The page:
As any of my flatmates will tell you, I love to be naked. Hence perhaps my response to the latest court appearance of Stephen Gough (aka ‘the Naked Rambler’) may be a little one-sided. Gough has already spent six years in prison, and was once rearrested less than sixty seconds after walking free naked.

Miami_Beach_nude_bathers_sign

Whilst there is no specific offence related to being naked in public, arrests generally fall under the charges of ‘breaching the peace’ and ‘outraging public decency’. Naked bodies shouldn’t be outrageous, and it seems absurd that a naked man simply walking down the street can be considered such an affront to peace.

For the sake of journalistic balance, I conducted an utterly unscientific survey on my peers’ opinions on public nakedness. The responses were generally in the same vein as this one: ‘public nudity makes me uncomfortable but I don’t know why.’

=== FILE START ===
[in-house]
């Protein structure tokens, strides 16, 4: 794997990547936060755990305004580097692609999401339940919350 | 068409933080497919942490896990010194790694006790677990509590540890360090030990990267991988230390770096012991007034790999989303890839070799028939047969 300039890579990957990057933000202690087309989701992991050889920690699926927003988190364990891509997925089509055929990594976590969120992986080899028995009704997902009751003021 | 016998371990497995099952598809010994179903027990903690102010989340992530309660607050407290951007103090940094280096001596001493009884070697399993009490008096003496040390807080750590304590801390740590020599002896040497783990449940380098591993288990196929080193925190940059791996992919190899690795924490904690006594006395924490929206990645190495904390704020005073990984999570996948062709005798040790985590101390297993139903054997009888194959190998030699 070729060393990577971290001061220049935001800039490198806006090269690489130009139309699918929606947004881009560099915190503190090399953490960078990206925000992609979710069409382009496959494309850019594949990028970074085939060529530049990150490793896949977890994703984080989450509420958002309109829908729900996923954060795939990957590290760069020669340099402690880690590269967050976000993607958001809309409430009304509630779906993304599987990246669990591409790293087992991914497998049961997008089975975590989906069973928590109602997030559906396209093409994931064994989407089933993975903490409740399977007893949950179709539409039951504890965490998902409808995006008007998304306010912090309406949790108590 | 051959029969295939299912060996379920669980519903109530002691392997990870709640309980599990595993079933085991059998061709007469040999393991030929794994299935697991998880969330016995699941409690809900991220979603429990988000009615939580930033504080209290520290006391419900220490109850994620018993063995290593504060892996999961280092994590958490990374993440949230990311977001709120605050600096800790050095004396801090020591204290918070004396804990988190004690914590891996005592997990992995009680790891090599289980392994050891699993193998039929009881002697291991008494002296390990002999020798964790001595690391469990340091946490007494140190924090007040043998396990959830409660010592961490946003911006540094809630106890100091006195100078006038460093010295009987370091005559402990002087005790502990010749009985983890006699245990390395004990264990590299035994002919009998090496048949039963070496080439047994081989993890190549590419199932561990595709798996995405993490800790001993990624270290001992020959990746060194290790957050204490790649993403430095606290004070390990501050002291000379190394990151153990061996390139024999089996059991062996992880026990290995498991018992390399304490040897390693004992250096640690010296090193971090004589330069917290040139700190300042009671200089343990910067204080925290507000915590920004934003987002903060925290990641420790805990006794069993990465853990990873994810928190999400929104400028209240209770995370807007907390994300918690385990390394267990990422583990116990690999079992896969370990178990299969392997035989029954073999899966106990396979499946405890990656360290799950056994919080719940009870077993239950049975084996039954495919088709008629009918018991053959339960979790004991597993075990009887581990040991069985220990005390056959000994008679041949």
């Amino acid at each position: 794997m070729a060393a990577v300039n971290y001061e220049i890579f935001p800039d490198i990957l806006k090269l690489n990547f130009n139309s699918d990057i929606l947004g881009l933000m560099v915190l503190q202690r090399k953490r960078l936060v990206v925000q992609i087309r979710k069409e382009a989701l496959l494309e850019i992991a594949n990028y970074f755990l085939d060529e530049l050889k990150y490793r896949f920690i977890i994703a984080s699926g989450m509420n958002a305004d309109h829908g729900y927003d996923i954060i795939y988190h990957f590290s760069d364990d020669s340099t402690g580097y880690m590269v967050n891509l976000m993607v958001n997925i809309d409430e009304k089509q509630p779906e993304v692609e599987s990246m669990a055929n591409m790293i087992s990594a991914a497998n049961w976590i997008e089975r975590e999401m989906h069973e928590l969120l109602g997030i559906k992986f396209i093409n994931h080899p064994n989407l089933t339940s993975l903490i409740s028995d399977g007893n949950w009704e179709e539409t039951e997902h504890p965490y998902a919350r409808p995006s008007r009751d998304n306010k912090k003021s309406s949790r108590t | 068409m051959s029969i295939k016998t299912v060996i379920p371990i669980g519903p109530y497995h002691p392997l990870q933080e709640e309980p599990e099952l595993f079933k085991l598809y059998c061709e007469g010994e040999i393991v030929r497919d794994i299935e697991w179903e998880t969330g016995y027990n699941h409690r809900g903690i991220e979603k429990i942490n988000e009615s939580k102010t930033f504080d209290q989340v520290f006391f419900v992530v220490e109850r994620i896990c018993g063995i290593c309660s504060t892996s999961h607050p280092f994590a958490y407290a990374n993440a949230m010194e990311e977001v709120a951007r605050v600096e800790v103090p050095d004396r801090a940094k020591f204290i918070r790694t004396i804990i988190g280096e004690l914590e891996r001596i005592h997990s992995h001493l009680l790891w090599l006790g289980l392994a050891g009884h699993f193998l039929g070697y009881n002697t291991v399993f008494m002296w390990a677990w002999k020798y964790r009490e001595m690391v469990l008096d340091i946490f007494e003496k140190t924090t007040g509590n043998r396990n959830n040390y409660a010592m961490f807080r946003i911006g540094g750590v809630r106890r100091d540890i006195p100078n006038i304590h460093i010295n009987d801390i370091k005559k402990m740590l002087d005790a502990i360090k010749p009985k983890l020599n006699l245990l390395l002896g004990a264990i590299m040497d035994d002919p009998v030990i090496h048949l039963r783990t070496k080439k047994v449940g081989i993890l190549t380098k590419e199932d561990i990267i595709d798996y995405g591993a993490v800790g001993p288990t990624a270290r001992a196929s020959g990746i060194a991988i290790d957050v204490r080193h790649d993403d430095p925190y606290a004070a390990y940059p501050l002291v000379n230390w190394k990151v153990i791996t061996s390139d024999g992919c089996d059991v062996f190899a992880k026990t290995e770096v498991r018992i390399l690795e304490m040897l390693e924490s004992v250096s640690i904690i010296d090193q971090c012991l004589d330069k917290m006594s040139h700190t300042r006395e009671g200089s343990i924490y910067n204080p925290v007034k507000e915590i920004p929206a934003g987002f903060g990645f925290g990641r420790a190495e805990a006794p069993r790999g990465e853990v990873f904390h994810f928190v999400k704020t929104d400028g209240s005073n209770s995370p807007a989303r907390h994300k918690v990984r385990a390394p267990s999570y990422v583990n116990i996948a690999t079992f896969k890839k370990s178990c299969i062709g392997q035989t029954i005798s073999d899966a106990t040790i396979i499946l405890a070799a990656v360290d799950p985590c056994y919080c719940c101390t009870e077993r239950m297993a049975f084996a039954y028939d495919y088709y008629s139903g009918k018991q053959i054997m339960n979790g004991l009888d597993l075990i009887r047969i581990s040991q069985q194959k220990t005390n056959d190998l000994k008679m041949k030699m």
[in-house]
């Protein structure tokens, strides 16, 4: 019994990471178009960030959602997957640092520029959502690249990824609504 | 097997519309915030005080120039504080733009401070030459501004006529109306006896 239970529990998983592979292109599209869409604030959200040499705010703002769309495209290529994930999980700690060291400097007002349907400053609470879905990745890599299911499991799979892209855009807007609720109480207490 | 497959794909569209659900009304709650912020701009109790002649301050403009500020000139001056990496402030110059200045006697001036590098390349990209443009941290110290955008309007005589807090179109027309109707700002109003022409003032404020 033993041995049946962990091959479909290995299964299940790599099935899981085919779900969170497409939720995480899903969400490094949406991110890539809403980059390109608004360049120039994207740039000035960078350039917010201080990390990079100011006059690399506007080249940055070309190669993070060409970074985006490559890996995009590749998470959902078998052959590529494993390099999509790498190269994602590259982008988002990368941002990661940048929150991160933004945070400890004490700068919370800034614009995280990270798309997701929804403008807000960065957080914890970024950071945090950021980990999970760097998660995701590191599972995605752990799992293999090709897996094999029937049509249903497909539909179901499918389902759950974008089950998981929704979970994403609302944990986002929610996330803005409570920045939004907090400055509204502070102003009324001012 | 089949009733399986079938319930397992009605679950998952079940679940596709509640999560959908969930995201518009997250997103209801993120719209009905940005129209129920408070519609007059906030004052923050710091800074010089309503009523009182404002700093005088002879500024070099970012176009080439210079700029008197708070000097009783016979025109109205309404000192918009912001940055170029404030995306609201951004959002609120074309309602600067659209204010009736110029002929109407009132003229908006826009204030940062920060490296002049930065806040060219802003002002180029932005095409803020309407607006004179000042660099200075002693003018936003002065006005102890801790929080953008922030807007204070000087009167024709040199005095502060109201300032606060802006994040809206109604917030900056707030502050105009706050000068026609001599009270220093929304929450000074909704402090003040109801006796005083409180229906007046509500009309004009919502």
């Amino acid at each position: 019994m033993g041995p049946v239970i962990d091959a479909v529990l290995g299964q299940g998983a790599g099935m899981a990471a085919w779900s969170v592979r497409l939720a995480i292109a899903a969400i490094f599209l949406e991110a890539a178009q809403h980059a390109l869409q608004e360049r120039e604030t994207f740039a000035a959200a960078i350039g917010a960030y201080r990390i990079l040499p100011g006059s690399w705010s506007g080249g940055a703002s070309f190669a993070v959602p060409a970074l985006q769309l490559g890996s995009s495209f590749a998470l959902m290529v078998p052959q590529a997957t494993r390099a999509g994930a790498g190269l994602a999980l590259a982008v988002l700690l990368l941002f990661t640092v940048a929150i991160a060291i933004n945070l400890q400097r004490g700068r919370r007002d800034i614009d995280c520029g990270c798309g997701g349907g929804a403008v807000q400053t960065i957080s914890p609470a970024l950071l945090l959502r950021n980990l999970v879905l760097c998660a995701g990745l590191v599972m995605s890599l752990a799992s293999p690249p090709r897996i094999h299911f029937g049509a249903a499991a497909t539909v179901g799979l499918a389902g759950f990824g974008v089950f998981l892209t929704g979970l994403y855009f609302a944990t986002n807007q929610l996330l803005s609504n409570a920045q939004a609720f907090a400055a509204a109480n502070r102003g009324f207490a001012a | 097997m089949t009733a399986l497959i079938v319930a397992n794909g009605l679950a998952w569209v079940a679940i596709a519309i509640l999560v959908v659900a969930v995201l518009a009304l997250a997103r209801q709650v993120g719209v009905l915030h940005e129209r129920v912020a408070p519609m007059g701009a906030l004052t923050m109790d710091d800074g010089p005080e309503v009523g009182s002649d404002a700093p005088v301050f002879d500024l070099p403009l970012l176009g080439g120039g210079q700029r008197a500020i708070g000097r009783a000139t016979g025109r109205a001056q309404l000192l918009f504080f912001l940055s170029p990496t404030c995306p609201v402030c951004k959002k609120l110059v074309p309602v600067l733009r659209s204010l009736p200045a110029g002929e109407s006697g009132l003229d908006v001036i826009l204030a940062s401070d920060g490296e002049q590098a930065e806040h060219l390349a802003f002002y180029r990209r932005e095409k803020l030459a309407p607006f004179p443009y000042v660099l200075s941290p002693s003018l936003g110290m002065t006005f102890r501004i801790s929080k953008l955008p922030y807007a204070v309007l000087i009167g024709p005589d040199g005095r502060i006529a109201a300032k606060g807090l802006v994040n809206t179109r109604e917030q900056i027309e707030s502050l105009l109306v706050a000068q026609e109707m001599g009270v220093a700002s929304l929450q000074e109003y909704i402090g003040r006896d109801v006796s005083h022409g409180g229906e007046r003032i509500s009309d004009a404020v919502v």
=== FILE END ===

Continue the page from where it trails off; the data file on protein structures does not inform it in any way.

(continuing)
Perhaps we should stop to think about why nakedness makes us feel this way.We are used to seeing doctored images of near-naked ‘perfect’ bodies in advertising, and relatively few people appear offended by these. However, we are simply not used to seeing ‘real’ naked bodies.

Surely we need to give this guy a break. To put his jail time and multiple rearrests into perspective, it emerged recently that over 10,000 violent crimes were dealt with ‘informally’ by the police. If violent crimes can be dealt with without prosecution, surely a little bit of nakedness can be too.

If you are offended by the sight of naked rambler wandering down the road, perhaps just look away. Maybe even ask yourself why you are offended by the sight of a naked human being.